Developing a Program to Reduce Trail Conflicts
Check out the first webinar on this topic from May 2022: Slow and Say Hello: A Program to Reduce Trail Conflicts and Protect Resources. The presenter explained what their group of volunteers had accomplished in the San Francisco area and encouraged others to duplicate that approach.
Since then, the program has shifted gears to equip land managers with the knowledge and tools they need to create their own program. Their website now offers step by step instructions for creating a conflict reduction program. It also has a page identifying best practices for such a program, what works and what doesn't work. Their organization, The Trail Partners Foundations, is now a 501(c)3.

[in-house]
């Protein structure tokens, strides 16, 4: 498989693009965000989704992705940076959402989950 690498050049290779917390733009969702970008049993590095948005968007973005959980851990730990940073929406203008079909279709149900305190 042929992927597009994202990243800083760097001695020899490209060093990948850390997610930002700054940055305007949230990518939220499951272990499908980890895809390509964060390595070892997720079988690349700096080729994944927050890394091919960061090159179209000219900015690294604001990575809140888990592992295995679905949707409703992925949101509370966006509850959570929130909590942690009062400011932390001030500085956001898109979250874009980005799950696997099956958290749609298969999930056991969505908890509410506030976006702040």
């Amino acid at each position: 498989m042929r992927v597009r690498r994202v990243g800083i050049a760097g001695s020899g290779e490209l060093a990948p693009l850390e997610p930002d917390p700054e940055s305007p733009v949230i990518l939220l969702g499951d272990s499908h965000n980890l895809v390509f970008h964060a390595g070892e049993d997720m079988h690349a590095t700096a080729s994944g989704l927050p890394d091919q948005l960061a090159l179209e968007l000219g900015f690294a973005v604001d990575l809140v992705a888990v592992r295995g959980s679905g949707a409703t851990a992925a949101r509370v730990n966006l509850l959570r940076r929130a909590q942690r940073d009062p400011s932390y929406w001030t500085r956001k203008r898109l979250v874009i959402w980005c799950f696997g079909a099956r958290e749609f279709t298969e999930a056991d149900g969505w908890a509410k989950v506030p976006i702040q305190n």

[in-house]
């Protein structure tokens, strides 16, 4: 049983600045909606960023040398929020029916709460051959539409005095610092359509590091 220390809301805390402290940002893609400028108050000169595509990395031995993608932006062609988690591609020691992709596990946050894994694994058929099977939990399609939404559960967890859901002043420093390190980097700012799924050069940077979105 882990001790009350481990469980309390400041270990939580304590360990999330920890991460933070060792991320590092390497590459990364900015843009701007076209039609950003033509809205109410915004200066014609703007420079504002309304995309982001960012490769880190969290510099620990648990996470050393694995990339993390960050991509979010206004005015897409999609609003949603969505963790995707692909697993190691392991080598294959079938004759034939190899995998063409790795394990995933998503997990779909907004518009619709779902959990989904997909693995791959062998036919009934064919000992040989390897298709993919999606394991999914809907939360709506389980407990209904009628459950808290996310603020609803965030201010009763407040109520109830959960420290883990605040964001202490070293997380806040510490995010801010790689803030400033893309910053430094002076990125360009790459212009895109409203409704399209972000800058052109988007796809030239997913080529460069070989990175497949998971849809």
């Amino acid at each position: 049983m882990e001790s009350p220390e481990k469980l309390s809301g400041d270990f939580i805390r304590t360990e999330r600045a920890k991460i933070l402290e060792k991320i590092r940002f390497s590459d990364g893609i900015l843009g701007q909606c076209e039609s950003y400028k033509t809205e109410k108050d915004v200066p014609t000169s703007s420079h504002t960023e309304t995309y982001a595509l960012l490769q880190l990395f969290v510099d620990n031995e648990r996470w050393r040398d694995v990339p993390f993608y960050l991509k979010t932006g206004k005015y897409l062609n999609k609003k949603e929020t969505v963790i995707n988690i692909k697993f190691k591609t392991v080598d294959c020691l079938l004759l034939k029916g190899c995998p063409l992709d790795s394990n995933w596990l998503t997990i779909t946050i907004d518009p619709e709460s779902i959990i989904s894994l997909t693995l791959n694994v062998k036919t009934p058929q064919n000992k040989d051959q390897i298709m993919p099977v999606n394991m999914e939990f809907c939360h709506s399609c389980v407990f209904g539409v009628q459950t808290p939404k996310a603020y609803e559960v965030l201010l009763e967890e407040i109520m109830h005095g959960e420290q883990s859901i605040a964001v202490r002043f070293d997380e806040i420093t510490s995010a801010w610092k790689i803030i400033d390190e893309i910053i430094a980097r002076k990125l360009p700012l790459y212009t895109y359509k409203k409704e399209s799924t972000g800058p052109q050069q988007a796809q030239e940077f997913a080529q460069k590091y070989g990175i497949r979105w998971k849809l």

Parks & Recreation
Health, Safety and Welfare
Identify "Best Practices" we and our affiliates have developed.
People don't know what they don't know - Trail Quiz engages people.
All Trail User groups have safety and resource protection in common.
People learn best from their own stakeholder group.
Talking humanizes encounters and improves safety.
Safety is both real (injury free) and perceived (lack of anxiety).
Analyze the science of behavior change.
Best approach for behavior modification – Education
Identify the primary result of conflicts – displacement- which is the opposite of inclusion. Conflict also generates hostility and with that, a lack of respect for the environment.
Learn about the tools we've developed to engage people, Outposts, the Trail Quiz and the Tails & Tires Workshop for Mountain Bike racing teams. Free access to all tools and graphics is provided.
Curt Kruger, President, Trail Partners Foundation
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